A floral designer partners with God in arranging His most beautiful creations to celebrate birth, death and everything in-between. My mother didn’t work outside the home until we were all in school and then mostly part time doing menial jobs like motel maid or waitress. Then on one bright lovely day she answered an add in the local newspaper for a job caring for plants at Slaughs greenhouses in Price. It changed her life. It gave her a career.
When mother returned from her motel or waitress work her face would be flushed and her body slumped with exhaustion but not at the greenhouse. There was a visible serenity at the end of her day. She often commented on the smell of the moist air and the joy of the sprightly new plants and exotic roses. Mother worked alone in a quiet meditative state planting, watering, pruning and picking the fresh new blooms for use in Slaughs Price floral shop. It was a job she never stopped being joyful about.
It all changed after a couple of years, when the Slaugh family invited mother to learn flower design, and perhaps not a change for the better. Memorial Day, Valentines Day, Mothers Day, funerals and wedding are pressure cookers in floral shops but my mother adjusted and she was a good designer, trained by her coworkers in a very traditional method. Working gave my mother some freedom and independence that was good. My dad was very tightfisted with money and she never really had things she needed or wanted until she had her own income. Floral Design was a perfect fit for her artistic nature and she created with joy all the remaining days of her life. The last 2 years, before her untimely brain tumor, mother sold her silk floral designs in Aunt Addys with me. She wanted to continue arranging florals even as the tumor was ravaging her body.
I have my mother’s artist genes, for sure. I started sewing at a young age and it was a creative adventure for me. (Read “Things I Have Sewed”) I eventually moved to crafts of various kinds including sewing crafts. Silk flowers became the rage in the 80’s and when a group of friends opened a co-op gift shop I began arranging silk flowers, with no training other than having watched my mother. I never cooked when I was young but my mother cooked so I knew it was something I could do if I wanted to. So it was with floral design.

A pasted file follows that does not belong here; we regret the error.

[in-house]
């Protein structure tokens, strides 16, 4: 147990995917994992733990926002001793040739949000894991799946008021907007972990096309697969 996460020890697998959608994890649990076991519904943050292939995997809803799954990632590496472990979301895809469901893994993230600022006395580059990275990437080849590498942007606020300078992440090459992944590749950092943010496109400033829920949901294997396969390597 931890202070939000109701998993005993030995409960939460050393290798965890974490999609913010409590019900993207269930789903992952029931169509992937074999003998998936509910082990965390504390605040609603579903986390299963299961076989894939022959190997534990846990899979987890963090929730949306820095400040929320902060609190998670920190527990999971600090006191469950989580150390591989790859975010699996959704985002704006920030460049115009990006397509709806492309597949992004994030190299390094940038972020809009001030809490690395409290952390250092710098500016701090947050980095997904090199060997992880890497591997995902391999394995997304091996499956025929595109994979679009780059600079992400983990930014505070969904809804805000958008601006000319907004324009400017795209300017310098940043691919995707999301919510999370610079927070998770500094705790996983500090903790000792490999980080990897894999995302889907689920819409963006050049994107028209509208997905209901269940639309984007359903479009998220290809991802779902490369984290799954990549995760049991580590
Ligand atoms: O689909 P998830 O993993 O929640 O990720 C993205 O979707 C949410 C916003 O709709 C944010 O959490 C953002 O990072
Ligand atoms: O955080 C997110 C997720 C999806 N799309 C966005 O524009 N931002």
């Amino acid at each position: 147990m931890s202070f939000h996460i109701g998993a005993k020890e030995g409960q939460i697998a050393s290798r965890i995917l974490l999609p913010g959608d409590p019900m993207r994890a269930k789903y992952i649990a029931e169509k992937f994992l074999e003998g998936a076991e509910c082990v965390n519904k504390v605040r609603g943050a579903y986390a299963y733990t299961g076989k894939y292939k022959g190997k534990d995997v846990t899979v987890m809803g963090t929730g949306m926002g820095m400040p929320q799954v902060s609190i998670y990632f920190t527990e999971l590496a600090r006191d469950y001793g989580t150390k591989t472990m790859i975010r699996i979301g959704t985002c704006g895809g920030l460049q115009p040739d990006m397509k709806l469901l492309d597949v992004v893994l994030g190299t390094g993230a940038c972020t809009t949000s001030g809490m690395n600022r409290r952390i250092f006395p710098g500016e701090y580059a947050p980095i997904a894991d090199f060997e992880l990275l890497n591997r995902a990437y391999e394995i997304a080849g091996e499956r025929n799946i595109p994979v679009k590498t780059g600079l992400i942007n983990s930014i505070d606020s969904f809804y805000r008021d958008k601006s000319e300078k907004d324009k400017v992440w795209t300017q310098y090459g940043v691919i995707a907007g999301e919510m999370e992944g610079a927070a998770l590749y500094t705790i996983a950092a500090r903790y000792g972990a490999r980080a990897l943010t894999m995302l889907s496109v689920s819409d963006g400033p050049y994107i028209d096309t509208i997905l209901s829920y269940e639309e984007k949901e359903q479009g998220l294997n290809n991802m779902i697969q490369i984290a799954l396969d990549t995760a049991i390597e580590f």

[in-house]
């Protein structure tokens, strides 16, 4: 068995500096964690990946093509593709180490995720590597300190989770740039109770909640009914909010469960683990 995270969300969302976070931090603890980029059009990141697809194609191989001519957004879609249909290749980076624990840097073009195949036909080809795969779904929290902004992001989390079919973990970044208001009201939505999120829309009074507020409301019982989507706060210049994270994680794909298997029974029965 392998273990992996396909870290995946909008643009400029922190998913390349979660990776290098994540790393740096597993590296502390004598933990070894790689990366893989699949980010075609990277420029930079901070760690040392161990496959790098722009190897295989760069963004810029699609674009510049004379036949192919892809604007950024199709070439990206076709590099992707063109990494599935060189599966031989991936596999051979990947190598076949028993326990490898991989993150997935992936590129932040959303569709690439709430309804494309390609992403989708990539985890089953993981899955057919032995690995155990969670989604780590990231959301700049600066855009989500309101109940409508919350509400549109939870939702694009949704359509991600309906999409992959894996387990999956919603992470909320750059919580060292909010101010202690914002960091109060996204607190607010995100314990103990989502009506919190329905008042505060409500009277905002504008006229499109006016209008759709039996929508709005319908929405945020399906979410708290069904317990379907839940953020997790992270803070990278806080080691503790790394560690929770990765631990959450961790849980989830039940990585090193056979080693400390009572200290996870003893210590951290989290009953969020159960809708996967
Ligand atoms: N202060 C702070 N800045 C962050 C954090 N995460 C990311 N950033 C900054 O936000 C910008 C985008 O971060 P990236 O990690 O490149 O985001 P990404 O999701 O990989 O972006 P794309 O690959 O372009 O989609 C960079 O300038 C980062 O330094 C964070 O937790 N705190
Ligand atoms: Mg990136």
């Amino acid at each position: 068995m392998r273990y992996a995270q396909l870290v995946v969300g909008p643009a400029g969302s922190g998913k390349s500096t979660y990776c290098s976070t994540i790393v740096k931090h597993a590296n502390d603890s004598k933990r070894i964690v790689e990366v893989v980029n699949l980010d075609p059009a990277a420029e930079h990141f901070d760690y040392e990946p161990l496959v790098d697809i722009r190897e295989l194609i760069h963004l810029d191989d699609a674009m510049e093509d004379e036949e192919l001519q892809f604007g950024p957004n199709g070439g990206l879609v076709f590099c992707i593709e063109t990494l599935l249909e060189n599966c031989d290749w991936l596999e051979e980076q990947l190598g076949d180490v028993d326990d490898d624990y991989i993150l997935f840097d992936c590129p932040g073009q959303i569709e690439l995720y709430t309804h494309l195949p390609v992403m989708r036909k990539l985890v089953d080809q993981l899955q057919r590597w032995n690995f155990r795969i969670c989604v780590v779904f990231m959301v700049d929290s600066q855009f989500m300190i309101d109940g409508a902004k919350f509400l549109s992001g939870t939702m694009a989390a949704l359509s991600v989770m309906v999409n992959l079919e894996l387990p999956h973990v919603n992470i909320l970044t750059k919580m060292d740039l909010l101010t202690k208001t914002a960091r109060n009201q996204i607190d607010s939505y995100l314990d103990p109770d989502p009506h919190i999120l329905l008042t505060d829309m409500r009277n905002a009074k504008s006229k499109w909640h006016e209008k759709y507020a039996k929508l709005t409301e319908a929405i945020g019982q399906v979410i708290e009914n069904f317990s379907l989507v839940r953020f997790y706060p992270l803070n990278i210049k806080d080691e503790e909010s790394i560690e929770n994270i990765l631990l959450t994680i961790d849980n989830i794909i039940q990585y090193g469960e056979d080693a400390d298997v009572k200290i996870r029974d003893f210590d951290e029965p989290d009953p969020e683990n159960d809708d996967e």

My style eventually evolved apart from my mothers, as happens with all artists, and my creations sold well in Aunt Addys gift shop. I became a silk floral arranger, working in my basement, obsessed with it, as I had been with sewing and crafts, for the next 15 years or so. Those little Chinese guys do an amazing job of creating copies of God’s beautiful flowers and I loved them all. Perusing the wholesale houses for new flowers was like what I imagine a drug high would be. For some years Mike and I or my mother and I picked a van load of rice grass in Spanish Fork canyon to use as filler for my arrangements when the “country” look was in. I made wreaths with hand picked grapevines and a beaded weed that grew in the hills behind our Farmington house. I sit here writing this not quite understanding my drive. I didn’t need to work. I had better things to do, like being a mother. I have some regrets.
When Maren was in High School she made some small arrangements and wreaths to sell in the store. She had an obvious talent from the beginning. The first year after high school, when she was attending Salt Lake Community College, she answered a newspaper add placed by Tai Pan Trading. At the time they were a one store wholesale floral seller but have expanded to almost 6 mega gift stores. In the beginning they created mass-produced floral designs to sell in grocery stores and also design ideas with store merchandise. Maren was hired and worked there until she married and moved to South Carolina. Needing a job in her new town, she found the biggest and best floral shop in Columbia, Rosewood Floral, and talked the owner into teaching her how to arrange fresh flowers. (Mary became Maren’s mentor and mother figure) One year later Maren won second place in a state design contest, unheard of for someone working in the field for only a year and so young. Oh, and she was going to school full time getting on the deans list.
Maren moved from the big flower shop to Chinaberry, a small upscale gift, floral shop combination. They were often hired for the cities most expensive weddings and parties. Once when I visited Columbia her boss Peggy told me about a wedding Maren designed that cost $20,000, just for the flowers. Peggy said they were all blown away as Maren went into the woods and pulled out vines to drape on the stairway of the reception center. Her boss said the flower arrangements and garlands were amazing. Everything she did was uniquely Maren, with flare. She definitely has her own style.
After finishing her merchandising degree Maren got a job with a tile and granite store helping customers design their kitchens. She was good at that also. After 8 years in South Carolina she moved back to Utah taking a job with a Salt Lake granite installer. A few months later she bumped into her old boss from Tai Pan in Home Depot. He asked her what she was doing and if she would like to come back to work for them. In the last 5 years she has opened 5 of Tai Pans new stores, doing displays and floral design. She is now working on the 6th store in California.
So Mother, you started something. Isn’t it interesting how taking that job in Slaugh’s Nursery affected your female prodigy. Was it genes or environment? I am not sure but it has bonded us together if nothing else.
My mother Mollie Marvell in her Slaugh Floral Days
My wedding flowers arranged by my mother
First botique with my mother. The beginning of my flower days.
Newspaper article about Aunt Addys
The first co-op gift shope in the state
Maren's College Graduation - University of South Carolina
Maren her Rosewood Floral days
Maren with coworker at Chinaberry